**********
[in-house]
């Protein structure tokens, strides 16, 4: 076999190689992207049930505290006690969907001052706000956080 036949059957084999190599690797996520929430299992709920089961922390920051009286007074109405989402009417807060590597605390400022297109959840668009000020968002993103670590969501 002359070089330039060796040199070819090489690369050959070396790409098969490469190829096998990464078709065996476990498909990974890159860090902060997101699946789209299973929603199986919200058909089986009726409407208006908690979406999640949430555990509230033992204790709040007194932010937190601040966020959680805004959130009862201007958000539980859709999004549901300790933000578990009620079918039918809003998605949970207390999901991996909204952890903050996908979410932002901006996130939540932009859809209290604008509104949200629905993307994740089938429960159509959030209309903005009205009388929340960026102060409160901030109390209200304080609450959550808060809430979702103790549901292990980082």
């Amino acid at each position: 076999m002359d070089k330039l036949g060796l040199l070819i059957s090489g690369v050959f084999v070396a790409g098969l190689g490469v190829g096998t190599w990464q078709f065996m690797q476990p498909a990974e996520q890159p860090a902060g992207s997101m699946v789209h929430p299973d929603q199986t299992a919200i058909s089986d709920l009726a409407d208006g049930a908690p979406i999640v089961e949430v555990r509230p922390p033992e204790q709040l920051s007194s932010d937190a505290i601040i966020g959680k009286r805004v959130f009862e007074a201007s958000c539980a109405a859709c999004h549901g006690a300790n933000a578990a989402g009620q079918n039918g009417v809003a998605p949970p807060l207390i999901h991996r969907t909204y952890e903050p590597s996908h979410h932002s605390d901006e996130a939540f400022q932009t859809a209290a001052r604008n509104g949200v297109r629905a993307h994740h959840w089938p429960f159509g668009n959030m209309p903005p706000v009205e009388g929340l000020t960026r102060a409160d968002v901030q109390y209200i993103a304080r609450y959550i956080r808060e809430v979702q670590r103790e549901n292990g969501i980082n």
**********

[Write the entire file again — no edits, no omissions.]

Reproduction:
[in-house]
């Protein structure tokens, strides 16, 4: 076999190689992207049930505290006690969907001052706000956080 036949059957084999190599690797996520929430299992709920089961922390920051009286007074109405989402009417807060590597605390400022297109959840668009000020968002993103670590969501 002359070089330039060796040199070819090489690369050959070396790409098969490469190829096998990464078709065996476990498909990974890159860090902060997101699946789209299973929603199986919200058909089986009726409407208006908690979406999640949430555990509230033992204790709040007194932010937190601040966020959680805004959130009862201007958000539980859709999004549901300790933000578990009620079918039918809003998605949970207390999901991996909204952890903050996908979410932002901006996130939540932009859809209290604008509104949200629905993307994740089938429960159509959030209309903005009205009388929340960026102060409160901030109390209200304080609450959550808060809430979702103790549901292990980082």
């Amino acid at each position: 076999m002359d070089k330039l036949g060796l040199l070819i059957s090489g690369v050959f084999v070396a790409g098969l190689g490469v190829g096998t190599w990464q078709f065996m690797q476990p498909a990974e996520q890159p860090a902060g992207s997101m699946v789209h929430p299973d929603q199986t299992a919200i058909s089986d709920l009726a409407d208006g049930a908690p979406i999640v089961e949430v555990r509230p922390p033992e204790q709040l920051s007194s932010d937190a505290i601040i966020g959680k009286r805004v959130f009862e007074a201007s958000c539980a109405a859709c999004h549901g006690a300790n933000a578990a989402g009620q079918n039918g009417v809003a998605p949970p807060l207390i999901h991996r969907t909204y952890e903050p590597s996908h979410h932002s605390d901006e996130a939540f400022q932009t859809a209290a001052r604008n509104g949200v297109r629905a993307h994740h959840w089938p429960f159509g668009n959030m209309p903005p706000v009205e009388g929340l000020t960026r102060a409160d968002v901030q109390y209200i993103a304080r609450y959550i956080r808060e809430v979702q670590r103790e549901n292990g969501i980082n």